Environment Pollution Control Authority Current Affairs - 2019
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The Supreme Court banned use of pet-coke and dirty furnace oil in Haryana, Rajasthan and Uttar Pradesh from November 1, 2017 in a bid to reduce air pollution in Delhi and National Capital Region (NCR).
The apex court bench comprising Justice Madan B Lokur and Justice Deepak Gupta was hearing on PIL filed in 1985 by environmentalist M.C. Mehta who had raised the issue of air pollution in the Delhi-NCR.
Pet coke and furnace oil has been already banned in Delhi since 1996 as they have been blamed for releasing deadly sulphur dioxide (SO2) and nitrogen oxide (NO) fumes into air and polluting air.
SC order comes in response to recommendations of Environment Pollution Control Authority (EPCA) which in its 72nd report had identified these two fuels as major source of pollution in NCR. It had found that Pet coke emissions are estimated at 72,000 ppm and that from furnace oil at 23,000 ppm.
The apex court also slapped Rs. 2 lakh fine on Ministry of Environment and Forests and Climate Change (MoEFCC) for failing to come up with emission norms governing 35 hazardous industries such as fertilisers and manufacturing of nitric acid. It also has directed MoEFCC to notify standards for NOx and SOx for industry sector and industry has to comply with standards by December 31, 2017.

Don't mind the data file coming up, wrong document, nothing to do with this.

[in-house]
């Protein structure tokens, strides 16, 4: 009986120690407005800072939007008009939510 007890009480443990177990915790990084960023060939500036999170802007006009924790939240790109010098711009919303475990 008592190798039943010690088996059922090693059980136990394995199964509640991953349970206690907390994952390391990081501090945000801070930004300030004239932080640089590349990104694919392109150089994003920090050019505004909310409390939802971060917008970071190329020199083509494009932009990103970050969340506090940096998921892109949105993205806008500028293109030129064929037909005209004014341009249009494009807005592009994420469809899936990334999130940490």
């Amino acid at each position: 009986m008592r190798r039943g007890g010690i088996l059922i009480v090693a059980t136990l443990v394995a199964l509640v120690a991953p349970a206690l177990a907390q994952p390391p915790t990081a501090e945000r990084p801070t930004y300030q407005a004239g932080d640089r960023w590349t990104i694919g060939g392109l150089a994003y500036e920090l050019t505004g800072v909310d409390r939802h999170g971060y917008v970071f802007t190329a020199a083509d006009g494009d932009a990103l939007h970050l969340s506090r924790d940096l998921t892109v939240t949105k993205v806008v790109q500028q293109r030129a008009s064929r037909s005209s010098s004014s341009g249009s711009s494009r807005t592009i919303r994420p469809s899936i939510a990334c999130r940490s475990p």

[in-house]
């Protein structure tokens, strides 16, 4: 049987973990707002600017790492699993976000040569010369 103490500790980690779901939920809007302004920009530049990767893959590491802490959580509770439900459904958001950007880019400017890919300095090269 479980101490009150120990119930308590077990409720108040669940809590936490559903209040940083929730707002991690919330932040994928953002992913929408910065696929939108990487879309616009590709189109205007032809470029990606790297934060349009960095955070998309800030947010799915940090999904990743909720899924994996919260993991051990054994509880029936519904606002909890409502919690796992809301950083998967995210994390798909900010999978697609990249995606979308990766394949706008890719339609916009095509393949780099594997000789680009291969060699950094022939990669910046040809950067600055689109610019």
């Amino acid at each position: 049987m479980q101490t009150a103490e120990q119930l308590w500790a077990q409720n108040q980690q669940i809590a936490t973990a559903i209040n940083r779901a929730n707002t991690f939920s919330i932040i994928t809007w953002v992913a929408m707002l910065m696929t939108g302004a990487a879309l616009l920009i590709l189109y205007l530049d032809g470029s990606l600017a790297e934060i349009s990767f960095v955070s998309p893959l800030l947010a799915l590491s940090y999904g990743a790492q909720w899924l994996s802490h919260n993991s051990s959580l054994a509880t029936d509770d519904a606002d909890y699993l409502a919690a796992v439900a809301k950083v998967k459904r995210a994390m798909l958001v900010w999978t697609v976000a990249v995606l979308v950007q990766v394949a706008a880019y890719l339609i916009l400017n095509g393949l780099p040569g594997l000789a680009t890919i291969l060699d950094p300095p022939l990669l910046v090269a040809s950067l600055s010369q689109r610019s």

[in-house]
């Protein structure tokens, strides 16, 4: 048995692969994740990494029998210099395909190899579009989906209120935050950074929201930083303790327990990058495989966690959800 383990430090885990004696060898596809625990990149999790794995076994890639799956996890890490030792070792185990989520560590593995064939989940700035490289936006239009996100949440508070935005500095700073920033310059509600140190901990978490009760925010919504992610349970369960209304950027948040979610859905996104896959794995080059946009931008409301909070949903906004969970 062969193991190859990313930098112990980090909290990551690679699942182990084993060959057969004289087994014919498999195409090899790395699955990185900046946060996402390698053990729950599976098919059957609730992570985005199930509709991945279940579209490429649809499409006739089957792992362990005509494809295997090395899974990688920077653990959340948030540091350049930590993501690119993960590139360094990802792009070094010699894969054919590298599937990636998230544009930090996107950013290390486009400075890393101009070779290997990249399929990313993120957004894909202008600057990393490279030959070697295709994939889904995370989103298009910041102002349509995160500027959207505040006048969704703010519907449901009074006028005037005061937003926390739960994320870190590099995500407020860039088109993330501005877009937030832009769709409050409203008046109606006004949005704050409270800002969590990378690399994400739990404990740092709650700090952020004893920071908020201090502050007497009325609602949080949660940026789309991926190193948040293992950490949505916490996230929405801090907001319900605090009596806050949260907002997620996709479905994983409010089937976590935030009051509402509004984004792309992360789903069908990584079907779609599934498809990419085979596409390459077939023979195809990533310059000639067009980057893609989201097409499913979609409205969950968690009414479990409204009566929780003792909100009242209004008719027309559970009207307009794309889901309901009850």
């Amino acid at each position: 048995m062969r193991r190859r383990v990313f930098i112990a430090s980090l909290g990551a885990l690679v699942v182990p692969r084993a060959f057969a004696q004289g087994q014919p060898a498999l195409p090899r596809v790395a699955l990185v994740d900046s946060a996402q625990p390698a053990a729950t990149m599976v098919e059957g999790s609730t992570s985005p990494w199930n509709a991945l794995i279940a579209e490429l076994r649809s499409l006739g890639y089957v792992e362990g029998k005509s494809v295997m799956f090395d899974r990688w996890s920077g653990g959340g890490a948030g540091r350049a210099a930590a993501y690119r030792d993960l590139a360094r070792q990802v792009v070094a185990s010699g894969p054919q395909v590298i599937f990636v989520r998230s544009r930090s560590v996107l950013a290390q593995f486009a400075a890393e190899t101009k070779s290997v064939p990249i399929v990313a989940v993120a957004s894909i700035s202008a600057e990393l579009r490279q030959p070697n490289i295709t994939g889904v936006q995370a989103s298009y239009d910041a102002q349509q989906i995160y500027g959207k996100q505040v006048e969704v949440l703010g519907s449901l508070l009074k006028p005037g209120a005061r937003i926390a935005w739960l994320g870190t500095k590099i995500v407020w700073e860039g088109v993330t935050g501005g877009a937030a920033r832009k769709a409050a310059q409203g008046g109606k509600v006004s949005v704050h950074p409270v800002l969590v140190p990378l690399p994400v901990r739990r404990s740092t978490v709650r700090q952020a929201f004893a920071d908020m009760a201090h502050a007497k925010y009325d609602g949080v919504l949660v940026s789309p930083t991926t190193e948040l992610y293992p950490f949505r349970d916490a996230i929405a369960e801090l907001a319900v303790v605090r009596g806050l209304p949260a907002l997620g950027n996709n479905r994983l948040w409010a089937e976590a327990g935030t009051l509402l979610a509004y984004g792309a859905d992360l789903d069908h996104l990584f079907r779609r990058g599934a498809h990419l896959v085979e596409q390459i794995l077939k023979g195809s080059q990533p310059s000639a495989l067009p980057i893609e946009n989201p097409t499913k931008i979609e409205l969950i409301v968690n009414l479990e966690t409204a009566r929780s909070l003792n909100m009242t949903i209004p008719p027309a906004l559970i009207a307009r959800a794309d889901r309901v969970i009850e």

Significance of SC directive
It eliminates dirtiest industrial fuels in these three states surrounding Delhi and NCR region. It also mandates first ever stringent NOx and SOx standards for industry sector nationwide. It also eliminates in one stroke use of dirtiest bottom of barrel fuels from industrial units of neighbouring states and makes all industrial units across country liable for compliance with new emissions standards by December 31, 2017. This order will also have nationwide impact as entire industrial sector will have to comply with new standards for SOx and NOx that are not regulated currently in India.